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When we abolish the police, what comes next? 

The ongoing uprising against racist militarized policing has led to an urgent demand to reimagine community support and public safety. What does accountability look like without police or prisons? How do we address and heal interpersonal violence in a just and sustainable way? What does “safety” really mean? How should we be spending public money to support our communities? 

Join us in a conversation with activists, writers and leaders as we discuss these questions and imagine a world without police.

The event will be streamed live from BPL's YouTube channel and on this page. Please register and sign up to receive news about other BPL virtual programming.Confirmed Panelists: 

Lori Ro is an activist, organizer, writer, and occasional art critic and artist based in Brooklyn. Her professional work is grounded in the reproductive rights and justice, communications, and media landscape, and she has done media relations for Planned Parenthood, helped establish an online publication that was recognized by NBC through their Erase The Hate PSA campaign, and now works with Abortion Care Network, the national network that organizes and supports independent clinics, which provide most of the abortion care in the United States. Her local organizing work is centered through Mil Mundos, a bi-lingual activist bookstore in Bushwick that has pivoted to being a mutual aid distribution center in the wake of COVID. Her approach to activism is highly intersectional, and she operates out of a trauma-informed, anti-colonial, abolitionist lens. Her art work has been shown in La Horchata, an art magazine focused on Central American artists, and in an exhibition UCLA’s Fowler Museum Terrace. She is a featured activist in the writer and historian Blair Imani’s book highlighting women and non binary activists, Modern Herstory.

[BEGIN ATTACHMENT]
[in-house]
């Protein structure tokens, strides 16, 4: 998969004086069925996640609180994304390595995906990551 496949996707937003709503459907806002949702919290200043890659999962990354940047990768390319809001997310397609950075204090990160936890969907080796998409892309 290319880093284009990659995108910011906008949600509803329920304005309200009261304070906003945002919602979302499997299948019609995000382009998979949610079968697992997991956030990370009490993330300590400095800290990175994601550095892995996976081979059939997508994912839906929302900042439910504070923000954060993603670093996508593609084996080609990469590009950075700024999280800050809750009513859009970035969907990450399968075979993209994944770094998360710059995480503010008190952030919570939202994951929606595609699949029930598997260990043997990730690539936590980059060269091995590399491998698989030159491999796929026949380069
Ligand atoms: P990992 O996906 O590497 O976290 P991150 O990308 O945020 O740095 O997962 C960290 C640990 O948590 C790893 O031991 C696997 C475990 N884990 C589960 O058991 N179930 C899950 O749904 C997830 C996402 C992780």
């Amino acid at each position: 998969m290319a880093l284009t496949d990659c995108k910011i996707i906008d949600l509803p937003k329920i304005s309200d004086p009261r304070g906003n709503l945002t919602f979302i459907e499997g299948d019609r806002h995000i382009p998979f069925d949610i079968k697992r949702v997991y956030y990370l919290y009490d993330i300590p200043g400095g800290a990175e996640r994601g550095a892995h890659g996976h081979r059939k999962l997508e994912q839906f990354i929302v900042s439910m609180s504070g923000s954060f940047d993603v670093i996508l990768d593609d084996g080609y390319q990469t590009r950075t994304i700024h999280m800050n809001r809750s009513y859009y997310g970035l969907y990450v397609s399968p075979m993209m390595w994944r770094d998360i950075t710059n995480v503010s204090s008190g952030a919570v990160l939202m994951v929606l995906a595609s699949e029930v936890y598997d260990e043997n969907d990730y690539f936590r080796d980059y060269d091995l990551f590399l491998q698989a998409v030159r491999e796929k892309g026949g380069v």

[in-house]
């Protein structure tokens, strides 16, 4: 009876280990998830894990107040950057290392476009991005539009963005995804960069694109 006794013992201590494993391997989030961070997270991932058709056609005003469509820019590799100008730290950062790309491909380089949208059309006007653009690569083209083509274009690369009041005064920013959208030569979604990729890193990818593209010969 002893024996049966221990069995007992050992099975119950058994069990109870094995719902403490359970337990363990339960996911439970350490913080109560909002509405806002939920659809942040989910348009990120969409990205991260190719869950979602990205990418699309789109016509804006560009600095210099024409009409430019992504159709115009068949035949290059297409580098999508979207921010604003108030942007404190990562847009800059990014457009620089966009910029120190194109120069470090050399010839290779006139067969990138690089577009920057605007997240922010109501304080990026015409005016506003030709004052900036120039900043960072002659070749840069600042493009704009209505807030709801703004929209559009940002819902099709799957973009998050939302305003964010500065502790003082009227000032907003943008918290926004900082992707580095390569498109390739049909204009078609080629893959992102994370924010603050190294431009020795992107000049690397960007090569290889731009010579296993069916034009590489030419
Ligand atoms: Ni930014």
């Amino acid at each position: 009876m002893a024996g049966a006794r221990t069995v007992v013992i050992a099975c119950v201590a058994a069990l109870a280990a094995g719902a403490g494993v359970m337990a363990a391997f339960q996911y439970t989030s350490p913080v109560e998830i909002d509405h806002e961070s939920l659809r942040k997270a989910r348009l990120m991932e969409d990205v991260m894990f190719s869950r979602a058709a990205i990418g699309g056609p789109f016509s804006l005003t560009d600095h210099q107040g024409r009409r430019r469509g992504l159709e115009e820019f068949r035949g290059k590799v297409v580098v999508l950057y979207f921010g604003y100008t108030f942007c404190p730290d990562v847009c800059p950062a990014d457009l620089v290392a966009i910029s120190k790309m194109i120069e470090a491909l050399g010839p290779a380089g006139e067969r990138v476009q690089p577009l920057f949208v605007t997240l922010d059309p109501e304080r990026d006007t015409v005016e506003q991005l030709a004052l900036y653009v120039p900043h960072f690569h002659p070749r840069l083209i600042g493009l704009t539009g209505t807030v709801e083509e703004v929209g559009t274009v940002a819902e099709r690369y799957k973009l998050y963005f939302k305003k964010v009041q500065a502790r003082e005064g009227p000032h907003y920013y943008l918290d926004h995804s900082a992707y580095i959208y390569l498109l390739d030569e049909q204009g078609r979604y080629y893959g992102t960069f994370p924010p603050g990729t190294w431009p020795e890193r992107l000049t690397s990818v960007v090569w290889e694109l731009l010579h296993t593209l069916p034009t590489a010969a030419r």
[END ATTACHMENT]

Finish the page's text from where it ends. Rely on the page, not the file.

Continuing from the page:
Mimi Kim is the founder of Creative Interventions and a co-founder of INCITE! She has been a long-time activist, advocate and researcher challenging gender-based violence at its intersection with state violence and creating community accountability, transformative justice and community-based responses. As a second generation Korean American, she locates her political work in global solidarity with feminist anti-imperialist struggles, seeking not only the end of oppression but of the creation of liberation here and now. Mimi is also an Associate Professor of social work at California State University, Long Beach.

Dr. Kirk “Jae” James is a social worker and a clinical professor at NYU Silver. He is formerly incarcerated and has dedicated his life to creating liberatory spaces to heal and dismantle systems of oppression for all people. Follow him on Twitter: @DocJae75.

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